FUEL TOURNAMENTS: The Basics of Game-Day Eating for Ultimate Frisbee
Written by Elsa Chu, P. Dt.
Elsa is part of Coast to Coast Nutrition - an Instagram page dedicated to helping Ultimate players navigate their nutrition
Your van is parked in the Motel 6 parking lot, your teammates are all gathered for the team meeting, and your bag is packed with your jerseys (from BE Ultimate, of course), deodorants, discs, and socks (BE socks, obviously. Maybe those sick new white ones?). But what about your food?
In a way, the most and least important nutrition is going to be when you’re competing. This is because there is an enormous range of different types of eaters in ultimate. Some people can eat absolutely nothing and perform like rock stars, while others only need to ingest one bite of food beyond their usual intake to be bogged down with stomach cramps. The work you put in over the weeks and months before tournaments counts more than the work you put in the day of. This is true for nutrition, fitness, and team strategy. However, poorly managed food habits during tournaments can result in exhaustion, bad digestion, cramps, dehydration, and more.
Both Daisy (our C2CN co-author) and I have had to experiment with lots of different foods and methods to address our personal athletic needs and digestion. If you factor in budget, time, convenience, and packaging, the result is lots of trial and error (coolers, despite the name, rarely stay that cool). Here are our top five recommendations for eating well during tournaments.
Listen to your body
Some athletes find that they have very small appetites on game day. This doesn’t mean they should eat nothing at all. Fasted exercise has a negative impact on your maximum output, so you might find your legs giving out on that deep cut. Find ways to eat small amounts, in liquid or solid form, frequently. Smoothies for breakfast, gummies, bites of salted pretzels or crackers, sports drinks, and protein powders are all ways to keep your body fueled without weighing it down.
Additionally, many athletes may find that irregular eating hours are what messes with their hunger (it does for me!). Waking up at 6 a.m. and going straight to breakfast might not be possible most days, so plan ahead and bring a drinkable yogurt, smoothie, or PB&J to snack on when your hunger eventually sets in.
Eat as you usually do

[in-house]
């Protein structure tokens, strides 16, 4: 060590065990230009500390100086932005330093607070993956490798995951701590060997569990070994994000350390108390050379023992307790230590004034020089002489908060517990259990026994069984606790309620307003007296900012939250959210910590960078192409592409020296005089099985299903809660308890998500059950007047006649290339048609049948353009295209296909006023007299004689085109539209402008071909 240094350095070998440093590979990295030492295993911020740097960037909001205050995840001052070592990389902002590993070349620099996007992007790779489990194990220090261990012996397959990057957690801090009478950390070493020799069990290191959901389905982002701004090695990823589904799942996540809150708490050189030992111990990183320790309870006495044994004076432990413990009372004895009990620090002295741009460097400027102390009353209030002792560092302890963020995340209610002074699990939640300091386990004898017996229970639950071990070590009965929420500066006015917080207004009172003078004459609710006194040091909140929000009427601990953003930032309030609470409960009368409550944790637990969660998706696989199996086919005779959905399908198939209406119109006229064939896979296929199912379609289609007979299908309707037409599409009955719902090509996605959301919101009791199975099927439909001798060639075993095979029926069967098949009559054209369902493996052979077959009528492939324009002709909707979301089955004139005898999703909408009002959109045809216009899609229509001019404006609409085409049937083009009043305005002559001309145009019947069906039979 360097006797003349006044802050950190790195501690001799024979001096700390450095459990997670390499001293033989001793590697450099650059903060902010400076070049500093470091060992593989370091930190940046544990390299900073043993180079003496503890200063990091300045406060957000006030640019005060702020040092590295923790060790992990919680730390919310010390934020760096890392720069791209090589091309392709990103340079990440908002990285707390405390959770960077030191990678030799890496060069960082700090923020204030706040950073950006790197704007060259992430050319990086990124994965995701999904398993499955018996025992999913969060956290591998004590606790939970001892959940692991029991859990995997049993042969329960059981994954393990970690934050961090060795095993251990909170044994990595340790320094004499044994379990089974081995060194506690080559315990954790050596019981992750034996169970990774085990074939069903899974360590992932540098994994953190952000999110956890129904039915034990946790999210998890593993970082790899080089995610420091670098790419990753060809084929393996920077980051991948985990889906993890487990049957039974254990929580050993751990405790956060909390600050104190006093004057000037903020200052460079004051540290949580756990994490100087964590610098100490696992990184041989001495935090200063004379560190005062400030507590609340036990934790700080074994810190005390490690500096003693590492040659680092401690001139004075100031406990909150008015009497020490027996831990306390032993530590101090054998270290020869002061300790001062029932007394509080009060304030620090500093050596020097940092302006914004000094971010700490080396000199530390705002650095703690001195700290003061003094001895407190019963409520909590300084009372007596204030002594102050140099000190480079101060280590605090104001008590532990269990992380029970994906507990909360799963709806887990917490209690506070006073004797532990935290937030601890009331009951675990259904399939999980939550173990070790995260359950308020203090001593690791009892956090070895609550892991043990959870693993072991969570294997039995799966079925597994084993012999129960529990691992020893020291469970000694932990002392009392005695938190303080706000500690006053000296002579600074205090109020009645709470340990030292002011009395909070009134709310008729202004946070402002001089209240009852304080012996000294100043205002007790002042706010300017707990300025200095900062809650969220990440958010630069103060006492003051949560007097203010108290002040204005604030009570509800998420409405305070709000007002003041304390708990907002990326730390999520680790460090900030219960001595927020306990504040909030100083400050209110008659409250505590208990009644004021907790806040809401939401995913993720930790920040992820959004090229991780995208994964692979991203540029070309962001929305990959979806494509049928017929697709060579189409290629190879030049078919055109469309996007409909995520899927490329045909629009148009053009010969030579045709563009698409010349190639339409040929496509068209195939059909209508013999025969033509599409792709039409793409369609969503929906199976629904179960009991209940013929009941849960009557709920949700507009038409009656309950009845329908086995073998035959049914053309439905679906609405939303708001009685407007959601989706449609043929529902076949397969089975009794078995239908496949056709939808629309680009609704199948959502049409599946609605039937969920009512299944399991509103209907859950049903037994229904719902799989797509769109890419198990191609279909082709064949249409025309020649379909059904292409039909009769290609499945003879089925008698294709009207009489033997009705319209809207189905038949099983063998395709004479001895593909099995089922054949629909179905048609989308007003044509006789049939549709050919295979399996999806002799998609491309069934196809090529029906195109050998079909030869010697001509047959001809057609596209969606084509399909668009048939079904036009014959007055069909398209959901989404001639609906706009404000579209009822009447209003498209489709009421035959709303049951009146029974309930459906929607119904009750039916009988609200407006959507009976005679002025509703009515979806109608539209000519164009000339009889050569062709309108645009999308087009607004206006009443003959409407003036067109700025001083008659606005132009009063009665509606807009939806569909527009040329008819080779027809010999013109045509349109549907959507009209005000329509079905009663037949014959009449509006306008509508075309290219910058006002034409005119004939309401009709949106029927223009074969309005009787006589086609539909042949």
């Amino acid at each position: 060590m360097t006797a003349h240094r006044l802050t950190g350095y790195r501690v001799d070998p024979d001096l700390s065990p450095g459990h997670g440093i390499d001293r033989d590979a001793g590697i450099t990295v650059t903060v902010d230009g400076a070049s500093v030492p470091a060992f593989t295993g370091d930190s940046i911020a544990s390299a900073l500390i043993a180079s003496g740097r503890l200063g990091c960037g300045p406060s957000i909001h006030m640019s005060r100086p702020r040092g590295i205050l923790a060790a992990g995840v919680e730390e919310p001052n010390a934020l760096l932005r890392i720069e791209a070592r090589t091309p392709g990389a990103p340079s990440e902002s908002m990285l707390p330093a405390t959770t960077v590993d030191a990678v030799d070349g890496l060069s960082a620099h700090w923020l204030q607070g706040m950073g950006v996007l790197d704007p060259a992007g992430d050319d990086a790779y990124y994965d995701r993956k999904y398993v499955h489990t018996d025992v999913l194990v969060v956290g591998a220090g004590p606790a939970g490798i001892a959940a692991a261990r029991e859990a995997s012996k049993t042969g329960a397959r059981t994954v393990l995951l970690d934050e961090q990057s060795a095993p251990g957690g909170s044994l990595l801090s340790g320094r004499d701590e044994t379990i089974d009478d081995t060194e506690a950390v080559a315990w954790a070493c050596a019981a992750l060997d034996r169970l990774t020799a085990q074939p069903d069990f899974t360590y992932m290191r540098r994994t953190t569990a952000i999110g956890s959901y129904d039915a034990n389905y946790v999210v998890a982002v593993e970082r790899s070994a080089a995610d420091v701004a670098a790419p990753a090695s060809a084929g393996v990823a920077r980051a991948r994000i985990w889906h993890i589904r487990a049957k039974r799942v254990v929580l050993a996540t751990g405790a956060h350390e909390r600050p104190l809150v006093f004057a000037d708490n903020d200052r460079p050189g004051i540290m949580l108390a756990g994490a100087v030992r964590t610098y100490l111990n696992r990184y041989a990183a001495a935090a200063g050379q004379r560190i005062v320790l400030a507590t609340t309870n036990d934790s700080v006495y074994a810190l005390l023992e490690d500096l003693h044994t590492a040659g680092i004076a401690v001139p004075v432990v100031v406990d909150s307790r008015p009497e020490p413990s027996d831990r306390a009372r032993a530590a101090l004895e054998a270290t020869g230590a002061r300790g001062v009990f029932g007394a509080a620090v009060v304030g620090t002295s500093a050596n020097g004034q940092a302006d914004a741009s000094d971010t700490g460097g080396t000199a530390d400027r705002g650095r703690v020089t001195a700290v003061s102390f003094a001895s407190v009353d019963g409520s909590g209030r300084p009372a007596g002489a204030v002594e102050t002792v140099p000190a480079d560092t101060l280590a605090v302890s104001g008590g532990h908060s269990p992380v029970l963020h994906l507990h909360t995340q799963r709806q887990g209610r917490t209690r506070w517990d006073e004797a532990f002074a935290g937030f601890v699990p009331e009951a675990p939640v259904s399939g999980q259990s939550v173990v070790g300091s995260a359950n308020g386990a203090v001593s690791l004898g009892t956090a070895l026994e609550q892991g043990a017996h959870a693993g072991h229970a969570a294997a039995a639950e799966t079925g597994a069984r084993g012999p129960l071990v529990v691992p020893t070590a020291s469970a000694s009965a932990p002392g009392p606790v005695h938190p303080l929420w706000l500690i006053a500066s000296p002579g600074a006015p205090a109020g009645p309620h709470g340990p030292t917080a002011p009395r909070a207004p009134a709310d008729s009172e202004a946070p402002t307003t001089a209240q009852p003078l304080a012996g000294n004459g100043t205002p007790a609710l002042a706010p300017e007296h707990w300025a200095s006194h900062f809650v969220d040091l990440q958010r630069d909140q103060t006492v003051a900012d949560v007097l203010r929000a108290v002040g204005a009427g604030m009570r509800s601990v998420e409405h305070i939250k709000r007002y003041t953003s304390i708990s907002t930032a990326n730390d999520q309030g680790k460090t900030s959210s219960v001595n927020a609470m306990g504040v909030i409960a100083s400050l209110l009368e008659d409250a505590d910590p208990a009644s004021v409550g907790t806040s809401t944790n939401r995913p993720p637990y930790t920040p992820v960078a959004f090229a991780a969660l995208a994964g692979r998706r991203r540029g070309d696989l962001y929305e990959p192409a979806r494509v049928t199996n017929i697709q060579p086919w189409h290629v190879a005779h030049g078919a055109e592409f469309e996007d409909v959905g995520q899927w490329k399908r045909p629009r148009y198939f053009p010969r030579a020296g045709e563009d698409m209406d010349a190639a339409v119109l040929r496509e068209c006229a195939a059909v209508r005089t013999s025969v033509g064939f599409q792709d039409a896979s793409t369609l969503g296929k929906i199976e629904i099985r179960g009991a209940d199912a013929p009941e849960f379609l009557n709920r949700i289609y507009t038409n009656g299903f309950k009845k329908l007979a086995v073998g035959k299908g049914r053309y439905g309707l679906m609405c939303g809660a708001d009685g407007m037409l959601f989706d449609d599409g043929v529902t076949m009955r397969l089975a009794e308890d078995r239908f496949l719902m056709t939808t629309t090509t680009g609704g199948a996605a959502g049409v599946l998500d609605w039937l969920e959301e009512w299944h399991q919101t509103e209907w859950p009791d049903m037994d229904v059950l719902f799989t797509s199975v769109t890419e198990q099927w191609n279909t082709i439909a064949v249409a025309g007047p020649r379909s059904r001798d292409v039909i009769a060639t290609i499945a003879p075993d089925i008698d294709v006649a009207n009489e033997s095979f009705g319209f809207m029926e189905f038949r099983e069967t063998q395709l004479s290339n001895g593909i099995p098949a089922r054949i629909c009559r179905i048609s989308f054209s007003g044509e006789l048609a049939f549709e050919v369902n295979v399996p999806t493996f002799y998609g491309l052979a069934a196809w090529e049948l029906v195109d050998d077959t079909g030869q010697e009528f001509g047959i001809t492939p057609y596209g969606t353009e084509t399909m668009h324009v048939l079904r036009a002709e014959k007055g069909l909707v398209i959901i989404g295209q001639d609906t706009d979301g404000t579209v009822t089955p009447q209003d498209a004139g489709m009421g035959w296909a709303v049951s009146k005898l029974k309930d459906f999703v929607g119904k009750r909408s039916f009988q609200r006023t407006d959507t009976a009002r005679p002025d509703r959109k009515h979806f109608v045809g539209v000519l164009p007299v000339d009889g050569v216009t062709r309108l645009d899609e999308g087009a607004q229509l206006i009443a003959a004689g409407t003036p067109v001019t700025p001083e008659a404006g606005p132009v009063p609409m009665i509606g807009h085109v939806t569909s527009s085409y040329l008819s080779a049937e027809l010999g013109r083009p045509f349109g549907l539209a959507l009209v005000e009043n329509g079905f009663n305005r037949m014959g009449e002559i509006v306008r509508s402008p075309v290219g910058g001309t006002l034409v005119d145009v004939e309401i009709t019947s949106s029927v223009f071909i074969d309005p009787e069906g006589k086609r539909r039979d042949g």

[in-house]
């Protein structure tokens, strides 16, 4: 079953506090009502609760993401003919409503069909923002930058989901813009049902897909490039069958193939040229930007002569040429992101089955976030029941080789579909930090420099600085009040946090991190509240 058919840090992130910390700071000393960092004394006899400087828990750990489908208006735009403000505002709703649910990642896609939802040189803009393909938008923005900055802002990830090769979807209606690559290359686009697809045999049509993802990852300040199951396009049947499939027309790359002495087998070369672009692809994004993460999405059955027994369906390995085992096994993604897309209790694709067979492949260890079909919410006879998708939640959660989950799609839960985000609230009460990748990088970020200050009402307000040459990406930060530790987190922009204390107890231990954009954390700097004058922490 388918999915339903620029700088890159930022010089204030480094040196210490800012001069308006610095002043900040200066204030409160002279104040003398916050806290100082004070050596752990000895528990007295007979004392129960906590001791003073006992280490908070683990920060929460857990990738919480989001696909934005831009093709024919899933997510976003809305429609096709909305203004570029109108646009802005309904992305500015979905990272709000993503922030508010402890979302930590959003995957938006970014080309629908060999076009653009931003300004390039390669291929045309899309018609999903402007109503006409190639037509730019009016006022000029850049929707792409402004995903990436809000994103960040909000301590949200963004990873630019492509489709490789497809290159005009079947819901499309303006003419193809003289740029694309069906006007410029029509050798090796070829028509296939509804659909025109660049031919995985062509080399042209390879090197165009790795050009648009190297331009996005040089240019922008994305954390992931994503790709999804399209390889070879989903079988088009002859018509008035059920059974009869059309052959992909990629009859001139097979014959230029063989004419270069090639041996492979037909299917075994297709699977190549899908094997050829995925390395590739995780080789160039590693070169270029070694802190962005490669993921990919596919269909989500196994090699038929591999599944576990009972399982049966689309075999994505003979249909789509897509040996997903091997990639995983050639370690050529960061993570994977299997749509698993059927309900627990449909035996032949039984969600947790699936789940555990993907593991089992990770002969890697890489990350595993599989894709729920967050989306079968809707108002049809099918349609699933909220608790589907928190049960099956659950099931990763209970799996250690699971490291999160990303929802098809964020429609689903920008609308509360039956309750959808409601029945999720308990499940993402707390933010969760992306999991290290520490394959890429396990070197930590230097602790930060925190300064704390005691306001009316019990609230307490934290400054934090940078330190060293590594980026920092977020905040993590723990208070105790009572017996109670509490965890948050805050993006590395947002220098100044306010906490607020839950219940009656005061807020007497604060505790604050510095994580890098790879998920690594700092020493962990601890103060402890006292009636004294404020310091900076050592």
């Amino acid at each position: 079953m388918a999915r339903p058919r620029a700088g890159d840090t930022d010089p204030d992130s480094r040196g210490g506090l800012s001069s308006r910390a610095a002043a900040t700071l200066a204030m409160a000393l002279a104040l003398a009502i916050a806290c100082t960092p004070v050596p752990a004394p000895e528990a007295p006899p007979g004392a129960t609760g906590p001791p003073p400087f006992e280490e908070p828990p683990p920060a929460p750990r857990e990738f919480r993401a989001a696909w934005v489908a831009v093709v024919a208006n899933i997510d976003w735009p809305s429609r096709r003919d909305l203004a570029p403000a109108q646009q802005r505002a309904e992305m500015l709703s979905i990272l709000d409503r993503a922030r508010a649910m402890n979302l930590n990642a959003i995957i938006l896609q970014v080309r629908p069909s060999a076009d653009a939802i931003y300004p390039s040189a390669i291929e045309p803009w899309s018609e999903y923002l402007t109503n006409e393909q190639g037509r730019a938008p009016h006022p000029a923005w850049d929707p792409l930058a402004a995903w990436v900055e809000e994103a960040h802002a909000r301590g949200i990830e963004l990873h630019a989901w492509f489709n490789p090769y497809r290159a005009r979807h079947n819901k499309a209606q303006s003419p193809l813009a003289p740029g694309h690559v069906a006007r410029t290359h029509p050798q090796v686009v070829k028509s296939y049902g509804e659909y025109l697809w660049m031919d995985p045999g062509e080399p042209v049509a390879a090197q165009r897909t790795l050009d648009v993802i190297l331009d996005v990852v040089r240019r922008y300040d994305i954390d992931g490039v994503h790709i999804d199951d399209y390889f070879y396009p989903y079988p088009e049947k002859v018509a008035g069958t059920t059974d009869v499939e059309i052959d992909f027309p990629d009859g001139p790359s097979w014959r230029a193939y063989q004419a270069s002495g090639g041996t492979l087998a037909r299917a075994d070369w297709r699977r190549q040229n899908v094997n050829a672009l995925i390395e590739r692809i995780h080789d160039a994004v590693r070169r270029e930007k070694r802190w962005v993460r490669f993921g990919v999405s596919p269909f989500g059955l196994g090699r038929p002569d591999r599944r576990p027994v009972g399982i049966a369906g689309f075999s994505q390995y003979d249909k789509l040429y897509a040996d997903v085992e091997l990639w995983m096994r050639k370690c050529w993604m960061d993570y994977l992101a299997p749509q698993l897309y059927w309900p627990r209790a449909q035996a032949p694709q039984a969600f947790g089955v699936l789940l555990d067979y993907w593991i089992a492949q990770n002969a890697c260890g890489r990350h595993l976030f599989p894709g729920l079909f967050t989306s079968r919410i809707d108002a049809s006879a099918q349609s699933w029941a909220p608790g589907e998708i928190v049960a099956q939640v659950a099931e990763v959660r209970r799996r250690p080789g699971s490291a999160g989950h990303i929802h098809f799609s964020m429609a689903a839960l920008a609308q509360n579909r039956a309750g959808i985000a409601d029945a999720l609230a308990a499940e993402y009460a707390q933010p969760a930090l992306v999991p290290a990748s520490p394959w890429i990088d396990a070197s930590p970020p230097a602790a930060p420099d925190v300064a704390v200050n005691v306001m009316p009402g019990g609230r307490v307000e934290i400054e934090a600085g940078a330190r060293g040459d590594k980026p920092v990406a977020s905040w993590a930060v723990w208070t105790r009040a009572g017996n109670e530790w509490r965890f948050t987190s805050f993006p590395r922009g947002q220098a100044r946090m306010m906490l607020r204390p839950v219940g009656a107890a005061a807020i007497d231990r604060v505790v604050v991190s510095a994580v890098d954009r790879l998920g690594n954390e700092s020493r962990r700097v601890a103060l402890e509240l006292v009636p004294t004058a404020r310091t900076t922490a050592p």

Tournaments are not the time to experiment with new methods, products, or foods. When packing lunch or choosing breakfast, stick with foods that appear frequently in your diet and that you know will digest well. If a teammate offers you a super-nitrogen power-blast energy drink, turn it down.
Keep a schedule
Keep an eye on the clock! Our bodies keep time, and if you usually have breakfast, lunch, and dinner at certain times, try to maintain that schedule during tournaments. This may take some creativity, such as eating half your breakfast in the car and finishing the other half after warmups. When we ignore our hunger rhythms, we may experience other symptoms like fatigue, headaches, or foggy brain.
As you can see from our previous recommendations, the theme is to think ahead! A good athlete is always prepared, whether it’s with Advil, athletic tape, or snacks. Keep a snack for when the day’s games finish, since it’s always a while before you finally sit down for your next meal. Some of our favorites are CLIF bars, sandwiches, and yogurt parfaits. In order the check all the boxes for your nutrition, take some time the week before a tournament to make a list of what you’ll need to pack, buy, or make. Pull out the tournament schedule and see when your byes are (if any), what time you’ll be waking up, and how to manage each scenario. It’s a lot of work, but your team will be impressed with your level of dedication to your performance!
Don’t overthink the restaurant
As dietitians, when our teams sit down to eat in the restaurant, we get a lot of questions! “What should I have tonight, Elsa?” and “Daisy, which pasta plate is the most healthy?”
We want people to keep it simple! Recovering from the day doesn’t have to be scientific or complicated. You burned a lot of calories, so you need a larger portion than usual. Include protein-rich foods, some starchy carbs like potatoes, pasta, or rice, and don’t forget vegetables! Try to drink at least two glasses of water with your meal, and if you’re playing the next day, avoid alcohol.
There are just the basics, so stay tuned for some practical recommendations about breakfast, snacks, and hydration during tournaments!